Nantes’s administrative court ruled on Tuesday that the traditional Christmas scene of Baby Jesus in a manger surrounded by cattle and shepherds does not stand in line with France’s 1905 law on the Separation of the Churches and the State.
The court ruled this week that the traditional nativity scene or crib must be removed from the entrance to the Vendée's council building in La Roche-sur-Yon, where it has stood each Christmas for years.
"It undermined the neutrality of public service" ruled the court.
“A nativity scene is a religious symbol, representing a specific religion,” said Jean Regourd, President of the Free Thinking Association of France’s Vendée department, the organisation that had complained about the crib.
“In theory it doesn’t respect the law of neutrality of public buildings nor of the State, and it doesn’t respect the freedom of conscience of a citizen who sees a religious emblem imposed on them when going into Vendée’s departmental council," he said.
Regourd had already brought the matter to Nantes’s administrative court in 2012 after he visited the building in question in December 2010 and sent several letters to them which fell on deaf ears.
The row comes at the same as an activist group called Collectif Anonym wrecked a nativity scene in the centre of Brussels, spurring a debate in both Belgium and France over whether this Christmas tradition should be outlawed.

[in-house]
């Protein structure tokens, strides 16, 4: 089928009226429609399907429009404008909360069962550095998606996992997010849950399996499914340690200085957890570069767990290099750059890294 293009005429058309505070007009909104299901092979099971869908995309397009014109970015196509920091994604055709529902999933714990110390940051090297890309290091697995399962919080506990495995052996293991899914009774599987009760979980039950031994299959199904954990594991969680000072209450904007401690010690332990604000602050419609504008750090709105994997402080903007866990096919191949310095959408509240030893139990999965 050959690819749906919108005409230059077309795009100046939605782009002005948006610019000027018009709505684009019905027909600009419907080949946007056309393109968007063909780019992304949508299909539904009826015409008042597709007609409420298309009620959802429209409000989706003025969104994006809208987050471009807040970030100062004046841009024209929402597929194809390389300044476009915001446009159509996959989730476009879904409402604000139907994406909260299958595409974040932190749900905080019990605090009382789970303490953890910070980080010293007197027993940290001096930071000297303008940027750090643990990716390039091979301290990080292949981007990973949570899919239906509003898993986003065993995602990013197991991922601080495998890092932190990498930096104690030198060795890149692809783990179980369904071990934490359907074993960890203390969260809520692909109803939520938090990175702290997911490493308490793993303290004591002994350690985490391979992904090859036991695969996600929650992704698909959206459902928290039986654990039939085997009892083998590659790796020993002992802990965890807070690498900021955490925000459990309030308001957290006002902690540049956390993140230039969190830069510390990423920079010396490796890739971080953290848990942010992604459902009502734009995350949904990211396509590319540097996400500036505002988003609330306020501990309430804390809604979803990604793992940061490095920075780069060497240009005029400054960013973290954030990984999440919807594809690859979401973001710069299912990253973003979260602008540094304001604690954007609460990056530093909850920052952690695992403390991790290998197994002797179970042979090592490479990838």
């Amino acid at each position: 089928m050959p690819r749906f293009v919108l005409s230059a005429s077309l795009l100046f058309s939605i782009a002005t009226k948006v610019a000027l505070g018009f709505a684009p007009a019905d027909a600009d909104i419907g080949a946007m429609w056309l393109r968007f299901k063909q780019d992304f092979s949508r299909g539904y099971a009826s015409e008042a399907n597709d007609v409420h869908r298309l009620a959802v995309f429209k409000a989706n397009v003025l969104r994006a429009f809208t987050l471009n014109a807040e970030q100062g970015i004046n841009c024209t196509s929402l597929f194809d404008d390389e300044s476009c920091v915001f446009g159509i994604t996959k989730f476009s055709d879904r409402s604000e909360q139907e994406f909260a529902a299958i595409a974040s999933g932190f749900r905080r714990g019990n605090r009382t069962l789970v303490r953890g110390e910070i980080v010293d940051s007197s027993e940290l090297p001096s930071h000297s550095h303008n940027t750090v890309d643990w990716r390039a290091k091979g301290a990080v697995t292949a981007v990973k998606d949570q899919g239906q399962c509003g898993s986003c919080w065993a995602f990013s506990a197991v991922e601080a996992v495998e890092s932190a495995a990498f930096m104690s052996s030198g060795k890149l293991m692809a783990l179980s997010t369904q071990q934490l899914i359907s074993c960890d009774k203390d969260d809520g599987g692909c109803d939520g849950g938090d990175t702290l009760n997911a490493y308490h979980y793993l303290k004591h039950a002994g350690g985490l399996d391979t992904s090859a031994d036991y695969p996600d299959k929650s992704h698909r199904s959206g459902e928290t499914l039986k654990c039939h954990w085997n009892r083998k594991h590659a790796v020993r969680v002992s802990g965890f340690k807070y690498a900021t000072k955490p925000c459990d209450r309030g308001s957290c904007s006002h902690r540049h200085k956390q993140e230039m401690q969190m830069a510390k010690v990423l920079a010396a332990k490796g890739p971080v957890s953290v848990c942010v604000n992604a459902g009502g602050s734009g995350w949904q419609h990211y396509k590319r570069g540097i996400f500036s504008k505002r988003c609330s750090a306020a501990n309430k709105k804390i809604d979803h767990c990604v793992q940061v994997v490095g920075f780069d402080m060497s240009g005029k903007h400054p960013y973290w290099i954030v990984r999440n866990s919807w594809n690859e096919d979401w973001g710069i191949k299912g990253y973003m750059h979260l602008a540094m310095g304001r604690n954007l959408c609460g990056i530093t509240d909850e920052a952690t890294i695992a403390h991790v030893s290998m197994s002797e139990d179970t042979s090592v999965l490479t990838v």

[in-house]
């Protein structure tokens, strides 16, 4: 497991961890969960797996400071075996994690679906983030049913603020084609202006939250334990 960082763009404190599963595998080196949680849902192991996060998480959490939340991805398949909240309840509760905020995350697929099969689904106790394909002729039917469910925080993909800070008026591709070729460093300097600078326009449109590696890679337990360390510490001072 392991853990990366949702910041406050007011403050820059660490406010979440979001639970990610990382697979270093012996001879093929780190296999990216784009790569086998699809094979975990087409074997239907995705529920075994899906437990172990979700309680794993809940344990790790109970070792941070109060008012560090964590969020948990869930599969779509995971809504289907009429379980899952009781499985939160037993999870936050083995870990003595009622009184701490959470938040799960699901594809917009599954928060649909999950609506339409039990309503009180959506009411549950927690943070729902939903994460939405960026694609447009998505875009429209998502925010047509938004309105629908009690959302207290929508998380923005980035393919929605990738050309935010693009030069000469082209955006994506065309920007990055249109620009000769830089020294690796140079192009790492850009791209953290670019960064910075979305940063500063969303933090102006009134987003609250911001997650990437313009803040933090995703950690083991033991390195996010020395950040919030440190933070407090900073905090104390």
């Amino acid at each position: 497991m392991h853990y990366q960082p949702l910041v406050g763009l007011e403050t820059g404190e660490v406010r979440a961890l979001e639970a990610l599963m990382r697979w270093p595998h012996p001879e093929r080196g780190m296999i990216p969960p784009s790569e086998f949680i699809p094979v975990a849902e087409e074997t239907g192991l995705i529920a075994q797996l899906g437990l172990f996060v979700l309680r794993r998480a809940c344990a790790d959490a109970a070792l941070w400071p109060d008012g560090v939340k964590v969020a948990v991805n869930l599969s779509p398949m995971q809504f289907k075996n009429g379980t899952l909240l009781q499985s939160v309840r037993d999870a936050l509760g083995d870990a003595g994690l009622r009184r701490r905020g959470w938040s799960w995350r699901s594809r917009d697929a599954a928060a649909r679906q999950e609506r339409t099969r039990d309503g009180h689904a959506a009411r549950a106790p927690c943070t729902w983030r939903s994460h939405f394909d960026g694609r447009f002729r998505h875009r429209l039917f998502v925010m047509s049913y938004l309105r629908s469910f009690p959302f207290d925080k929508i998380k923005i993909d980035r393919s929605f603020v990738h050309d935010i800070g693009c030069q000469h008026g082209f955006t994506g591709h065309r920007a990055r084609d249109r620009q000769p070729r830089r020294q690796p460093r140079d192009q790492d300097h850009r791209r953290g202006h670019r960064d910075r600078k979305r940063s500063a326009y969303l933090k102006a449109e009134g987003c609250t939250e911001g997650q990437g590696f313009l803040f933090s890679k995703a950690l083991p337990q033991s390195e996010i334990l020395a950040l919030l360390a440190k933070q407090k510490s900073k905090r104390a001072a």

The story was widely covered by the French press on Wednesday and prompted news websites like Direct Matin to poll readers on whether they thought traditional nativity scenes should be banned.
“Respecting secularism doesn’t mean abandoning all our traditions and cultural heritage,” argued Bruno Retailleau, President of the General Council of Vendée, adding that they would appeal the court’s decision.
“Should we also ban the Christmas stars hanging on our streets right now, under the pretext that a religious symbol will tarnish public space?”
Retailleau’s predecessor Philippe de Villiers went as far as calling the verdict “sinful”.
“The Free Thinking Association isn’t free thinking, they want to get rid of all our cultural heritage," de Villiers argued.
“France is an ancient Christian land and the nativity scene is part of its roots regardless of beliefs and sensitivity. Why not ban bells?
"I reject this totalitarian secularism, it’s a form of modern terror with incalculable consequences.”
Secularism, referred to as "laïcité", is considered one of the founding principles of the French Republic, but is a matter of much debate in France, especially when it comes to education.
In 2004 France introduced a controversial law that banned the wearing of religious symbols, most notably the traditional Muslim headscarve, in schools and other state buildings. Although it doesn't refer to any one specific religion and was supported by most French people, critics saw the law as an attack on Islam under pressure from a far-right whose popularity and influence has been growing.
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In response, deputies from across the political spectrum decried the ruling as an attack on secularism.
“Secularism creates a hierarchy of values, which places the common good, equal rights and respect of each person over specific cultures and traditions, whatever they may be,” Education Minister Vincent Peillon said in February 2013.
In September of the same year he unveiled a much-talked about "secularism charter" aimed at keeping religion out of schools.
One of the clauses forbids pupils from questioning teachers "in the name of their religious beliefs".
by Alex Dunham